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Raising Credit Scores Is Key for Consumers in Time of Tight Lending

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By Pamela Yip

RISMEDIA, Oct. 1, 2008-(MCT)-If you want an example of how tight credit has gotten for consumers, just ask Plano certified financial planner Jude Barcenas.His client in California wants to buy a house in Dallas to rent to her cousin.

But the California woman’s credit score of 620 keeps her from getting a loan.

“Now, they are requiring 720,” Mr. Barcenas said. “That’s a big hurdle for a lot of people. In June, she would have qualified.”

Let’s face it, the era of easy credit is over.

Banks, suffering from bad loans, have become much pickier about who will get a loan.

“What we’ve seen over the last couple of years is that there is less credit being opened,” said Charles Chung, senior vice president at Experian Decision Analytics, a unit of credit bureau Experian. “It’s about 30 percent lower than two years ago across all credit products.”

Loans are still available to those with good credit, but those with a less-than-perfect record have a much higher mountain to climb.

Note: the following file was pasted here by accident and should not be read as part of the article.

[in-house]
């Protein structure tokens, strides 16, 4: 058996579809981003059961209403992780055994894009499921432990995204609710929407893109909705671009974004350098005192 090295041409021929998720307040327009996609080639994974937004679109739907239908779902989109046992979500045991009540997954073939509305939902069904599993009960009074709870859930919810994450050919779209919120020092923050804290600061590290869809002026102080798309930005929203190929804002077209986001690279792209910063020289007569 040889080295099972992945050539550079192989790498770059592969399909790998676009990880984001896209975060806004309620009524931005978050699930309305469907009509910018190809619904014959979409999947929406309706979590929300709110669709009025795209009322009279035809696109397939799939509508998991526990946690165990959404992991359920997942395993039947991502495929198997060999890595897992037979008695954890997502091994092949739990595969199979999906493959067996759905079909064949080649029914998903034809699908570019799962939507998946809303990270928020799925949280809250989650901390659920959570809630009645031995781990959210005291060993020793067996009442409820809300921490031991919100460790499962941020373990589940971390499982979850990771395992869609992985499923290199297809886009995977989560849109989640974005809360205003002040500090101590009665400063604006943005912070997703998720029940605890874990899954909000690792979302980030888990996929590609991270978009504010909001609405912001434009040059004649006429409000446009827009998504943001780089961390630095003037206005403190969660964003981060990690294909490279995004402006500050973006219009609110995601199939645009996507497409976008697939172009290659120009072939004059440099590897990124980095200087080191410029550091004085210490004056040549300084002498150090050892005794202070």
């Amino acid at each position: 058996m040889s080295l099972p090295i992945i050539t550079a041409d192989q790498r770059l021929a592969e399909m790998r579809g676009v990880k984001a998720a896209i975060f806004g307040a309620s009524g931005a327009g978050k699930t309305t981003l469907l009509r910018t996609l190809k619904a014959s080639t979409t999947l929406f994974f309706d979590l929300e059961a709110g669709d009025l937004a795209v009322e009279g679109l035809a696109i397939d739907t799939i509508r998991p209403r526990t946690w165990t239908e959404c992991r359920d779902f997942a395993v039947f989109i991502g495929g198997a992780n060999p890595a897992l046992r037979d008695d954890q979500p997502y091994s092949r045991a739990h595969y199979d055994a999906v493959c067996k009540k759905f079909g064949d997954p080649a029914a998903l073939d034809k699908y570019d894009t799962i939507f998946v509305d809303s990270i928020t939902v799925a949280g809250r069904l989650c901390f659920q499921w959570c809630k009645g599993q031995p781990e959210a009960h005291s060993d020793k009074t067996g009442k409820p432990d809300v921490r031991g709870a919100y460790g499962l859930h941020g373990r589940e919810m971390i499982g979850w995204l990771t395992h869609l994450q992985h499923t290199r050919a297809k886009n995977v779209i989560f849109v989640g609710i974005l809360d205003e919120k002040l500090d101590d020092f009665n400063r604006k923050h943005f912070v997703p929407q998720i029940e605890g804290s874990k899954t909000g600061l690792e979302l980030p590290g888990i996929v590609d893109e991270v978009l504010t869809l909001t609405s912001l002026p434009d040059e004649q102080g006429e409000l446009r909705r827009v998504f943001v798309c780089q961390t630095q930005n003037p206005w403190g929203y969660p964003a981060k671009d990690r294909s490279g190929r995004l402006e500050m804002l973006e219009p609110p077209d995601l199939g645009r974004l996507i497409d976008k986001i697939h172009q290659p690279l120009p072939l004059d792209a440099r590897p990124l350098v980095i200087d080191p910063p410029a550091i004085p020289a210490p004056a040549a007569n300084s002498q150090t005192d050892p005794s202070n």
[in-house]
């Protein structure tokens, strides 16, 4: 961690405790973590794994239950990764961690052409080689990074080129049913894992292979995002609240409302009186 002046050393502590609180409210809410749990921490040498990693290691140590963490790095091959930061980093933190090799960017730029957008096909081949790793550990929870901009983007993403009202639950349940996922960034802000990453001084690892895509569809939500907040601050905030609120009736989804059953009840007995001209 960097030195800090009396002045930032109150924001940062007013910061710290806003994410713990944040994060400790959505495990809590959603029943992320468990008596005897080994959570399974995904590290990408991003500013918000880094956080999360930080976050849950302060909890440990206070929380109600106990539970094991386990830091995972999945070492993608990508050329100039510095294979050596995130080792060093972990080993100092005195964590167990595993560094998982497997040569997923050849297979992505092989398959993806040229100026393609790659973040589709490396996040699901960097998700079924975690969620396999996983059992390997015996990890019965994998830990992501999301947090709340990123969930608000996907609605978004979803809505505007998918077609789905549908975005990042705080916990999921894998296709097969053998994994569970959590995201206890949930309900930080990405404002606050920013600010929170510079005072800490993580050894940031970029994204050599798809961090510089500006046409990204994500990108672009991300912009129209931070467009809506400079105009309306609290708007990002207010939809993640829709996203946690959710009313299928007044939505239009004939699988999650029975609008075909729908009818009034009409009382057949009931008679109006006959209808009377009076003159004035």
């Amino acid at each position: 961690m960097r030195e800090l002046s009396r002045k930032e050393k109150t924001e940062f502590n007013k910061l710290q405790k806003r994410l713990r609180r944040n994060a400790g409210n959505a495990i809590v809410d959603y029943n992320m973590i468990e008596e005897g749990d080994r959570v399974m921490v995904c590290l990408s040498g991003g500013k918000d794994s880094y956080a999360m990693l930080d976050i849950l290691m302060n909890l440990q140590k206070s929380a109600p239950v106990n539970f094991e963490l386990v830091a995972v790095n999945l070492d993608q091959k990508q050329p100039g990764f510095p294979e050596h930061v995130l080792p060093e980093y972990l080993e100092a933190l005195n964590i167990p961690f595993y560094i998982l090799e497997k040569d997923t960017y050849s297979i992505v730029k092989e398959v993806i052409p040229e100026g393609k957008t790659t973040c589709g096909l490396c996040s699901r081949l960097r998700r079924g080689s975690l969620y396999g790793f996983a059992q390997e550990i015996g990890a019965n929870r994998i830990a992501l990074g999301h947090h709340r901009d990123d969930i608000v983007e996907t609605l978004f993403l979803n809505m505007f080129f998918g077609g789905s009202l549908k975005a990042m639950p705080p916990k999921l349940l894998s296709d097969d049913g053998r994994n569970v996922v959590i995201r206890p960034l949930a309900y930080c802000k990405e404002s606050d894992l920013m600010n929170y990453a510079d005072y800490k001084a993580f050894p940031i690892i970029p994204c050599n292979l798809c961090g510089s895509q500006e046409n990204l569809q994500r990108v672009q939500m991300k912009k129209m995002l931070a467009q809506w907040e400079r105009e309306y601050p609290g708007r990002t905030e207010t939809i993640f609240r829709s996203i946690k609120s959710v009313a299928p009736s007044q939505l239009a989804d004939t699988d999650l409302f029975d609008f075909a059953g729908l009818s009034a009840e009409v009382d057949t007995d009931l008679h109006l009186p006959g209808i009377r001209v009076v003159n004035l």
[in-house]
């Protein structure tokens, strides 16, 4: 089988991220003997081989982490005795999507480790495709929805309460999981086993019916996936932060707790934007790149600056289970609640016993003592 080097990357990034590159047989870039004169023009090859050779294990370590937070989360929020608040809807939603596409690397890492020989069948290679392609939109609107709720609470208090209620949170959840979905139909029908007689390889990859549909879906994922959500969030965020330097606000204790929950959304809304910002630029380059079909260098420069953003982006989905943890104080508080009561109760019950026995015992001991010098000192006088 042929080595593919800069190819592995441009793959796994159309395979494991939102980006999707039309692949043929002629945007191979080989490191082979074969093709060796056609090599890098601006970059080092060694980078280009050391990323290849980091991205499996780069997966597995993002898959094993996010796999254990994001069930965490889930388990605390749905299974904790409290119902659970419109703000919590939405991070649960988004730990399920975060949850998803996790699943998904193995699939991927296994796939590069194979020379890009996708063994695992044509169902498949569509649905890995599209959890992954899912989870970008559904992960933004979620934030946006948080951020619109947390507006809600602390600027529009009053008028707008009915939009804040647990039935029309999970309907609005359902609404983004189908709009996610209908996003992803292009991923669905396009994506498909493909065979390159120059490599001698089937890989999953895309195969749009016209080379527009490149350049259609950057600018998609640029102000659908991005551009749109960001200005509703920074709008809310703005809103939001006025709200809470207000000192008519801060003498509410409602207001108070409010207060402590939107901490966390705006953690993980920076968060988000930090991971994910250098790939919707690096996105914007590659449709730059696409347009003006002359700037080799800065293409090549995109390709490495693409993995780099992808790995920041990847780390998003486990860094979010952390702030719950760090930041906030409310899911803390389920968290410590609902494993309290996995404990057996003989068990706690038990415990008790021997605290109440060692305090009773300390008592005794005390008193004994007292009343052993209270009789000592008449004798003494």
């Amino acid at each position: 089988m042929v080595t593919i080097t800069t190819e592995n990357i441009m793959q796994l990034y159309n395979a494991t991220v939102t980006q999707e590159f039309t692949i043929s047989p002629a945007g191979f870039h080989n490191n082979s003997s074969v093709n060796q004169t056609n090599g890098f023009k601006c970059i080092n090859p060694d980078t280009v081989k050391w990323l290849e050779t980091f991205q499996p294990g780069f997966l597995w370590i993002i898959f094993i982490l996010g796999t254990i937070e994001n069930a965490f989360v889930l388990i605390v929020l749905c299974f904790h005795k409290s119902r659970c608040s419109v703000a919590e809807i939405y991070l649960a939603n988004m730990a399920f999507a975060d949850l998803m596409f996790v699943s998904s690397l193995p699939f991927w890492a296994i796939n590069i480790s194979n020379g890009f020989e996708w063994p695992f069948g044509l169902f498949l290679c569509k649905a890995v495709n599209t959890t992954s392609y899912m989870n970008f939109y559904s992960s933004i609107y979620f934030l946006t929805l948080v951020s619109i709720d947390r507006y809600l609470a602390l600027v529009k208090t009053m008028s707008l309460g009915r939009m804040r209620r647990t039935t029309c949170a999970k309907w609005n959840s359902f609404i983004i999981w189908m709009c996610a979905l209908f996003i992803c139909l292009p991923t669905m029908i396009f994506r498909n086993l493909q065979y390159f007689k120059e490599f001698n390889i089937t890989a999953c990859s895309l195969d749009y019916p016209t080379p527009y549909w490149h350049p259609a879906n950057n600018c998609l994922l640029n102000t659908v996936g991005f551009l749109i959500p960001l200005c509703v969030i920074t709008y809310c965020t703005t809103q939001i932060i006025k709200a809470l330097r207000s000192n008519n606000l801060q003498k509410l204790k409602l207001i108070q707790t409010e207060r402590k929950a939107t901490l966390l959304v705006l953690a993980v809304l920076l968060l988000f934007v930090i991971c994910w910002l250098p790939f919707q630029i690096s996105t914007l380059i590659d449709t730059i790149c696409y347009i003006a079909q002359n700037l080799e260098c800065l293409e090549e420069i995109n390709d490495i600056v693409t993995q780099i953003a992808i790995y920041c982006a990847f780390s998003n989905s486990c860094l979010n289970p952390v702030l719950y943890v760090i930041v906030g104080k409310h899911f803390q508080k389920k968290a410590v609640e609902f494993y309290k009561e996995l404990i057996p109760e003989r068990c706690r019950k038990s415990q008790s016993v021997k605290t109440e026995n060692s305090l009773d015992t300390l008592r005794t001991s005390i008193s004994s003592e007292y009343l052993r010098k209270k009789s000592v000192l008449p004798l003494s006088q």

Todd Mark, vice president of education at Consumer Credit Counseling Service of Greater Dallas, said that to get the best interest rates, consumers now must have a FICO credit score of 720 or above-a substantial increase from previous standards.

Lenders also are upping their bottom line for approving loans, Mark said.

“Before, below 500 was the traditional cutoff for loan approval, no matter how high the interest rate or amount of money down,” he said.

Today, however, “if you’re around 620, you’re going to have difficulty getting access to things.”

A credit score is a number that summarizes your credit risk, based on a snapshot of your credit report at a particular point in time. The score helps lenders estimate the chances of your repaying a loan.

The most widely used is the FICO score developed by Fair Isaac Corp. It ranges from 300 to 850.

Major factors influencing your credit score include whether you’ve paid your bills on time, how much debt you’re carrying, what mix of debt you have and the length of your credit history.

The higher your credit score, the better deal you’ll get on credit card interest and other loans.

Raising their credit scores is a particular challenge for Texans, whose average credit score consistently ranks below that of the rest of the nation, according to calculations by Experian for its national score index.

Experian’s PLUS score, which is similar to a FICO score, ranges from 330 to 830. Texas and Dallas both had an average score of 669 in August, compared with 693 for the rest of the nation.

“Texas has a higher number of late payments, higher average number of inquiries where someone views your credit report and relatively high credit usage,” said Susan Thomas, Experian spokeswoman.

Here’s some of the ways that the ongoing credit crunch is affecting consumers:

Mortgages